• One of Dickens’ most popular novels, Oliver Twist tells the story of a young workhouse orphan who escapes into the mean backstreets of Victorian London. There, he is thrust into a den of thieves where some of Dickens’ most depraved villains preside: the incorrigible Artful Dodger, the barbarous bully Bill Sikes, and the terrible Fagin, whose knavery threatens to send them all to the gallows. A novel with autobiographical overtones, this was the first of Dickens’ works to realistically portray London’s impoverished underworld and to illustrate his belief that poverty leads to crime. At the heart of the drama, however, is Oliver, the orphan whose unsullied goodness leads him to salvation, and who represents Dickens’ belief in the principle of good triumphing at last.

  • Dickens' first historical novel is set in 1780s England at the time of the Gordon Riots. In a case of mistaken identity, Barnaby Rudge—a pale half-wit with long red hair who dresses all in green and carries a large raven on his back—is arrested as the leader of a mob of anti-Catholic rioters. He is condemned to death on the gallows, but an upright locksmith named Gabriel Varden comes to his aid.

    Set beneath the cloud of an unsolved murder, this classic tale of treachery and forbidden love is often overlooked by present-day readers. Nevertheless, Dickens provides another memorable cast of characters, including the dull-witted, tyrannical John Willet, Dennis the Hangman, and Hugh the savage ostler.

  • Paul Dombey is a wealthy shipping merchant and formidable patriarch who runs his family with the same cold calculation he applies to his business.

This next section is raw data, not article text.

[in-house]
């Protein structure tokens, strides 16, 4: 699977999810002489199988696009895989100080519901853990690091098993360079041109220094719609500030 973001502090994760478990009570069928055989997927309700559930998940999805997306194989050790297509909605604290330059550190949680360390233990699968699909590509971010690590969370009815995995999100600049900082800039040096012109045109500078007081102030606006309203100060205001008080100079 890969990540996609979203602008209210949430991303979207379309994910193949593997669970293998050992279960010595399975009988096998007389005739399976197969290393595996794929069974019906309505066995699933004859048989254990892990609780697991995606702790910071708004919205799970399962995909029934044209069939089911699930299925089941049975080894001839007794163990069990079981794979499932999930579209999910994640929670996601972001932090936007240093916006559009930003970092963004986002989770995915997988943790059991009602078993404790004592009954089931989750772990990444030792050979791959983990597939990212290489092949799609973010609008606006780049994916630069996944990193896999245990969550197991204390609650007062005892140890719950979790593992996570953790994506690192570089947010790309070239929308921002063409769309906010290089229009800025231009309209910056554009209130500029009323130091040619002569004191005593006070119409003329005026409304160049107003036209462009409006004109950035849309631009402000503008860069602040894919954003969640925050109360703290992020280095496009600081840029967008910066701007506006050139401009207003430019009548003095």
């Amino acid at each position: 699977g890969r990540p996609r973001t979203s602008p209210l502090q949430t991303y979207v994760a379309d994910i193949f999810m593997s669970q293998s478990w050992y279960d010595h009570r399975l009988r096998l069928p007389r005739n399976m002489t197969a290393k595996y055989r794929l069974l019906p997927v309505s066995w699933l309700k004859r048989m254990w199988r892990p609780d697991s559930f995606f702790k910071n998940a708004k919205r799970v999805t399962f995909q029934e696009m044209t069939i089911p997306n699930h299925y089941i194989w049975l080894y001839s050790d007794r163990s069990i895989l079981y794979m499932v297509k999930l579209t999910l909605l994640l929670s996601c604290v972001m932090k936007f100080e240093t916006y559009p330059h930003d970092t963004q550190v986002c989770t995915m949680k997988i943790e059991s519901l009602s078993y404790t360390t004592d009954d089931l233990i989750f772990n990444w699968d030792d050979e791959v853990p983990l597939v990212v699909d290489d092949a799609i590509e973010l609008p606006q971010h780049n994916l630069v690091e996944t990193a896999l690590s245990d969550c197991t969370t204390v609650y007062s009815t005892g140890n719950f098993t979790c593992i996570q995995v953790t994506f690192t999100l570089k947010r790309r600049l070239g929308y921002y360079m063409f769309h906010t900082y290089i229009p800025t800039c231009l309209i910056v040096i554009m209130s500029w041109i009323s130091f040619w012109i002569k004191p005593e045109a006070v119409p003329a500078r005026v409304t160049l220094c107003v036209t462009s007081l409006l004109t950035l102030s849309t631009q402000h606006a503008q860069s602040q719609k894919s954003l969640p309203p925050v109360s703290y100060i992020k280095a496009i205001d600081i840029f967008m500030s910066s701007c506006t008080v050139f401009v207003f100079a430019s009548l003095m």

Evaluating his children's worth by what he thinks they can add to his bottom line, he dotes on the son he hopes to make his heir, while neglecting his affectionate elder daughter. But through his pride and selfishness, Dombey is sowing the seeds of his own destruction. Once his heart is broken, can it finally be redeemed?

    A sensitive family drama infused with social and moral commentary, Dombey and Son combines grim psychological realism with Dickens' faith in the redemptive power of love.

  • Wealthy and old, Martin Chuzzlewit Sr. is surrounded by greedy relatives hoping to obtain a portion of his estate upon his death. His two descendants, Martin Jr. and Jonas, have been born and bred in the same heritage of selfishness, the Chuzzlewit tradition.

    Set partly in America, of which Dickens offers a searing satire, this novel follows and contrasts the opposing fates of Martin and Jonas. While one achieves worldly success and, eventually, moral redemption, the other sinks deeper into the darkness—and pays the ultimate price.

    This powerful black comedy is a tale of hypocrisy, greed, and blackmail, and it introduces the most famous of Dickens' grotesques: Mrs. Gamp.

  • Originally written for Dickens’ weekly magazine, Household Words, this short novel follows the fate of Sissy Jupe, a warm-hearted circus child, and the family that adopts her. Deserted by her ailing father, Sissy is taken into the cold household of the Gradgrind family, which operates a school. The “eminently practical” Thomas Gradgrind believes only in facts and figures and has raised his children accordingly, thoroughly suppressing the imaginative sides of their nature. They grow up in ignorance of love and affection, of beauty and culture, or of empathy for others, and the consequences are devastating. Only after numerous crises does Thomas realize that his principles have corrupted their lives.

    Dickens’ satirical exposé of the Industrial Revolution condemns the utilitarianism that exploited the bodies, minds, and souls of the vulnerable labor class.